Life’s de-lovely for J. T. Turner in ‘Anything Goes’ at the Reagle

J. T. Turner came to Boston to study at Emerson College and never left

Reagle Music Theater in Waltham continues its 50th anniversary season with the Cole Porter musical “Anything Goes,” which will be playing from July 5 to July 15.

Set on a luxury liner sailing from New York to London, the breezy, tap-dancing spectacular follows the comical on-board antics of a dazzling evangelist-turned-nightclub-singer, a second-rate gangster in disguise, a lovelorn Wall Street broker, a stuffy British nobleman, and more.

The score includes such standards as “You’re the Top,” “I Get a Kick Out of You,” “It’s De-Lovely” and more.

(A bit of local trivia: The original production of “Anything Goes” tried out at Boston’s Colonial Theatre on its way to Broadway in 1934.)

J. T. Turner plays con man Moonface Martin, Public Enemy #13, who is hiding out on the boat as a minister.

A New Jersey native, J. T. came to Boston to study at Emerson College and never left. He’s very much in demand on Boston stages with credits ranging from “Big River” and “1776” (Lyric Stage) to “Drowsy Chaperone” (SpeakEasy), “Johnny Baseball” (ART) and “A Christmas Carol” (North Shore Music Theatre), among others.

He’s also known for his extensive voice-over work, his one-man shows bringing historic figures to life, and as ringmaster for the newly formed Granite State Circus.

Here’s an edited version of our recent conversation:

BIR: “Anything Goes” is a classic. Wonderful music, and a light and funny story. It’s just what we need right now.
JTT: I couldn’t agree with you more. There are a lot of people who maybe embrace their snobbery and say “Oh ‘Anything Goes,’ that old chestnut.” But I love it! People come for the music – listening to those amazing Cole porter lyrics is great. And you forget how great the book it . . . It’s so cleverly written.

BIR: You’re playing Moonface Martin, Public Enemy #13. Clearly he’s gotta try harder!
JTT: (Laughing) That’s true! . . . for a comic character actor, as I occasionally am, it’s a treat to be able to work on this show. All actors have their little bucket list, and for character actors, you have these roles that someday you hope to play. Certainly Moonface Martin for me is on that list. I’m really excited about it.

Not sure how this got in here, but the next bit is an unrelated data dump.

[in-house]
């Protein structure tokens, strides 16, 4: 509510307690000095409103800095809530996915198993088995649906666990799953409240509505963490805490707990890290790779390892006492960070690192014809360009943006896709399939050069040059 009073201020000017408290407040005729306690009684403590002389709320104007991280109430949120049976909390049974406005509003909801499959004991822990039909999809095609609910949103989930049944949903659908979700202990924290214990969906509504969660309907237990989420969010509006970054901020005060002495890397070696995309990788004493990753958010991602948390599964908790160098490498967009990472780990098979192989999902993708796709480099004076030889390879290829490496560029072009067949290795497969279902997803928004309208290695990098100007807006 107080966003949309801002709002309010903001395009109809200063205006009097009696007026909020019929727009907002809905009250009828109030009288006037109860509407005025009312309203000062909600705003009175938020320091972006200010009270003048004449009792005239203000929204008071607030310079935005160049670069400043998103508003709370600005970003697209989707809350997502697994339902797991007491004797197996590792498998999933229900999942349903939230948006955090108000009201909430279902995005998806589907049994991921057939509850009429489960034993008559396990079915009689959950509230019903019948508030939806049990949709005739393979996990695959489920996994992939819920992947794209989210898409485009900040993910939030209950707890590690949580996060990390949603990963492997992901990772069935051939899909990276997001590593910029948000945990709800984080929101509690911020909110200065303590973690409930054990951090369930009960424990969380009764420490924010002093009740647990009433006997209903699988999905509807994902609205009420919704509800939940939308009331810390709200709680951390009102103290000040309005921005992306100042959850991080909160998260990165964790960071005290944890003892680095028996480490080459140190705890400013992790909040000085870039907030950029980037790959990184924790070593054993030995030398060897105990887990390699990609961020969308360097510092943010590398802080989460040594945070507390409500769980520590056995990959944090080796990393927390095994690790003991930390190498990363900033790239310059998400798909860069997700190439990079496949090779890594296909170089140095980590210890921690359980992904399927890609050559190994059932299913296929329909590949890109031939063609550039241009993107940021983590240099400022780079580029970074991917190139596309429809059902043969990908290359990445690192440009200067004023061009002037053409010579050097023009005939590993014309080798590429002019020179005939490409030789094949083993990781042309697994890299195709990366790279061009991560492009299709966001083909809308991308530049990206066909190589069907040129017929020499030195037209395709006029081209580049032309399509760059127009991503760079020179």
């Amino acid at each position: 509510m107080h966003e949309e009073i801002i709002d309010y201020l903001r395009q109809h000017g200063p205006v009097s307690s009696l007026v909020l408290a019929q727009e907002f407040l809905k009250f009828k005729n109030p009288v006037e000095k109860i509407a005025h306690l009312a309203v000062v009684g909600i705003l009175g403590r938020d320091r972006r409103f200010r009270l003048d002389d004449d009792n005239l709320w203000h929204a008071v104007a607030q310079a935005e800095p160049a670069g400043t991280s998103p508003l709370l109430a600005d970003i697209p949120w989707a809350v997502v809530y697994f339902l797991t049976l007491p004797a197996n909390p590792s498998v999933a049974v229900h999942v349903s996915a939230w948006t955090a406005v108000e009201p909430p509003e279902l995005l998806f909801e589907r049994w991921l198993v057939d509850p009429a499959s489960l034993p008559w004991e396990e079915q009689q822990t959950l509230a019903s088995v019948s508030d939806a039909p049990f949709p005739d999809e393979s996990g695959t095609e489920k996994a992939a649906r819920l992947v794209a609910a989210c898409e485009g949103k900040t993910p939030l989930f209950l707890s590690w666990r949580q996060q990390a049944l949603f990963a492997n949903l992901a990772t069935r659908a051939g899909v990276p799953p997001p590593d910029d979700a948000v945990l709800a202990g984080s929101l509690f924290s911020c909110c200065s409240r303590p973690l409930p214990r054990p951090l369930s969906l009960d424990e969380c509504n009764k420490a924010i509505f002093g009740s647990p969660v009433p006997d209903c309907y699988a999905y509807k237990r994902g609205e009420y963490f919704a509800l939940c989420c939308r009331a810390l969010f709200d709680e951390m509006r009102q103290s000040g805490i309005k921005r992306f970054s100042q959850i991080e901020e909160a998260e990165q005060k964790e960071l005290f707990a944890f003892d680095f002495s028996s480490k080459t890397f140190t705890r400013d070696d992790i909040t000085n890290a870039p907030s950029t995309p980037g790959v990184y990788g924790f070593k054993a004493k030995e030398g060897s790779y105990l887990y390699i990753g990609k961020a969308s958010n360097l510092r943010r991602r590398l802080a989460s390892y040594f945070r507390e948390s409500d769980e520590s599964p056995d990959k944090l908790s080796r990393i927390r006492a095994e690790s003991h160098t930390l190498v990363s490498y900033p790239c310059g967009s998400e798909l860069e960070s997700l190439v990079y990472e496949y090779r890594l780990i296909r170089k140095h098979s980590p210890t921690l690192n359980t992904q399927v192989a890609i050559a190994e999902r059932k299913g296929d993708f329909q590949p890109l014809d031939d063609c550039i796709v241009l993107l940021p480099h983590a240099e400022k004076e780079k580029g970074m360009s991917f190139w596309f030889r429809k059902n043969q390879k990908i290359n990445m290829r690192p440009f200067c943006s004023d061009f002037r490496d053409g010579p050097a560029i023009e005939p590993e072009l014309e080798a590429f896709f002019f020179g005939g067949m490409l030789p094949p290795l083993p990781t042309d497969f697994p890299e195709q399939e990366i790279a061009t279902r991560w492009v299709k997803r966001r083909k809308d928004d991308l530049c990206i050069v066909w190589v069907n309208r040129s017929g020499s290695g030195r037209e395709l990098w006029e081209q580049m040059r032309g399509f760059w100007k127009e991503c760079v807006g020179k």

BIR: Actors really love the experience of working at Reagle. What makes it so special?
JTT: (Artistic Director) Bob Eagle has this tremendous following that he’s built up . . . They are an incredibly loyal audience . . . Even though it’s a professional Equity theater, it has such a flavor of community coming together. They do a lot of musical dance shows and all these great dancers from local colleges come in. It’s a great summer gig for them. They bring so much energy to the production.

BIR: When did you decide you wanted to pursue acting for a living?
JTT: When I was in high school, as a freshman, I auditioned for “Funny Thing Happened on the Way to the Forum.” We had a great director and teacher who became my mentor over the years – Mr. Bogart – and he gave me the role of Lycus in “Forum.” And that was it. The bug was on. I did all the shows at the high school that I could. I did a couple of shows outside and wound up going to Emerson and studying theater.

BIR: It can be a tough business. Any moments of doubt?
JTT: There was actually a short period of time that I sort of gave up on doing any theater. I wanted to focus on my work life (in banking). That didn’t last very long and I was back doing a lot of community theater. Eventually I decided to take the plunge and get my Equity card and I’ve really never looked back. Theater has pretty much always been a part of my life.

BIR: Were your parents supportive?
JTT: Talk about a contradictory story. When I took my first real job in the world of banking, my folks were like, “Well, what about your acting career?” They were always incredibly encouraging of me.

BIR: Tell me about your one-man shows.
JTT: As somebody who loves to act, I know there are times when I’m not going to be cast, when I’ve got an open schedule. And eons ago I stared doing a one-man show. The first one was Charles Dickens doing a one-man version of “A Christmas Carol.”

BIR: And you’ve since added Shakespeare, Frost, and Ben Franklin?
JTT: All of my characters tend to be historical literary characters . . . I do a lot of work in schools, especially with my Shakespeare piece. But also libraries . . . And historical societies will have me in. I’ve performed the Robert Frost piece at the Robert Frost Farm up in Derry, NH. Just recently I started to do them remotely . . . Schools and organizations all over the country can log on and I broadcast the piece (live) . . . I can see the audience and they can see me. There’s an immediacy . . . I’m really proud of all of those pieces. I‘m very possessive of those characters.

BIR: What can you tell me about your own family history.
JTT: As we say, “my people” come from Ballygar in Co. Galway. I guess three quarters of my relatives are Irish and then there’s a little bit of English thrown in . . . (Laughing) I’m at battle with myself. I’m always fighting internally . . . My Dad’s people emigrated to southern Pennsylvania. They were a bunch of Molly Maguires and mined for coal . . .My parents tell me that . . . I had a lot of pub singers in Ireland who were my relatives. But that’s not saying much because, as we all know, everyone in Ireland’s a pub singer!
R. J. Donovan is editor and publisher of
“Anything Goes,” Reagle Music Theatre, July 5 - 15, 617 Lexington St, Waltham, MA. Info: 781-891-5600, or